[28] As used herein, the terms "polypeptide, "protein," and "peptide," refer to a composition comprised of amino acids (i.e., amino acid residues). The conventional one-letter or three-letter codes for amino acid residues are used. A polypeptide may be linear or branched, may comprise modified amino acids, and may be interrupted by non-amino acids. The terms also encompass an amino acid polymer that has been modified naturally or by intervention; for example, disulfide bond formation, glycosylation, lipidation, acetylation, phosphorylation, or any other manipulation or modification, such as conjugation with a labeling component. Also included within the definition are, for example, polypeptides containing one or more analogs of an amino acid (including, for example, unnatural amino acids, etc.), as well as other modifications known in the art.

[29] As used herein, the term "textile" refers to fibers, yarns, fabrics, garments, and non- woven materials. The term encompasses textiles made from natural and synthetic (e.g., manufactured) materials, as well as natural and synthetic blends. The term "textile" refers to both unprocessed and processed fibers, yarns, woven or knit fabrics, non-wovens, and garments. In some embodiments, a textile contains cellulose.

[30] As used herein, the term "fabric" refers to a manufactured assembly of fibers and/or yarns that has substantial surface area in relation to its thickness and sufficient cohesion to give the assembly useful mechanical strength.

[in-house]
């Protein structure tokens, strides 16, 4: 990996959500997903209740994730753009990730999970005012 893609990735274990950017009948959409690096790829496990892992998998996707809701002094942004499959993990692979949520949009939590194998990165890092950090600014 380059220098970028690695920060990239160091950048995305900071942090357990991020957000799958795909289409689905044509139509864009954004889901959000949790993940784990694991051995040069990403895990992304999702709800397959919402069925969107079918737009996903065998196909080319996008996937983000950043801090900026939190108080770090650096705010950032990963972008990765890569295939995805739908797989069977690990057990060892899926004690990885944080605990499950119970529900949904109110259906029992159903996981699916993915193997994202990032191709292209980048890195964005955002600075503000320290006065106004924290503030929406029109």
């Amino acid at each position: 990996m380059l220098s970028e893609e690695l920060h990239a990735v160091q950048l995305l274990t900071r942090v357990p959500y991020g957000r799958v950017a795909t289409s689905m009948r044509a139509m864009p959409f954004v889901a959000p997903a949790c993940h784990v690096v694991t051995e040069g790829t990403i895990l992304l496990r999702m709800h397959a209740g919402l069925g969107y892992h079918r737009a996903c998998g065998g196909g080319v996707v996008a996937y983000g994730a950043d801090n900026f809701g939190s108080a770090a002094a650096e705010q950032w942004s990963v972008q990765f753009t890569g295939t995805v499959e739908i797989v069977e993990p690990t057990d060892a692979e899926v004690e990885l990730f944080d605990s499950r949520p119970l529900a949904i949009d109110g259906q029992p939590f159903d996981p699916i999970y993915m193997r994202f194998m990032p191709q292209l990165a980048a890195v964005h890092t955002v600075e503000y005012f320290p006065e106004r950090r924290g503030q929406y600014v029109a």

[31] As used herein, the term "garment" refers to a clothing item made from one or more fabrics. Garments typically include fabrics that are already cut to size and sewn or stitched together. Garments may or may not include buttons, eyelets, straps, zippers, hook-and-loop closures, and the like, which can be attached before or after localized color modification.

[32] As used herein, the term "color modification" refers to a change in the chroma, saturation, intensity, luminance, and/or tint of a color associated with a fiber, yarn, fabric, garment, or non- woven material, collectively referred to as textile materials. Color modification encompasses chemical modification to a chromophore as well as chemical modification to the material to which a chromophore is attached. Examples of color modification include fading, bleaching, and altering tint. A particular color modification to indigo-dyed denim is fading to a "vintage look," which has a less intense blue/violet tint and more subdued grey appearance than the freshly-dyed denim. [33] As used herein, the term "local color modification" refers to color modification, as defined, above, that is performed on only a portion of a fabric or garment. Unlike generalized textile color modification, which is typically performed in a bath, i.e. , in a submerged environment, local color modification is performed using a wetted but not submerged fabric or garment, typically on a table, work bench, or other hard surface, on a hanging or otherwise suspended fabric or garment, or using rollers or other processing equipment that do not subject the fabric or garment to a submerged environment, such that only a portion of the garment can be subjected to color modification without affecting the remainder of the fabric or garment.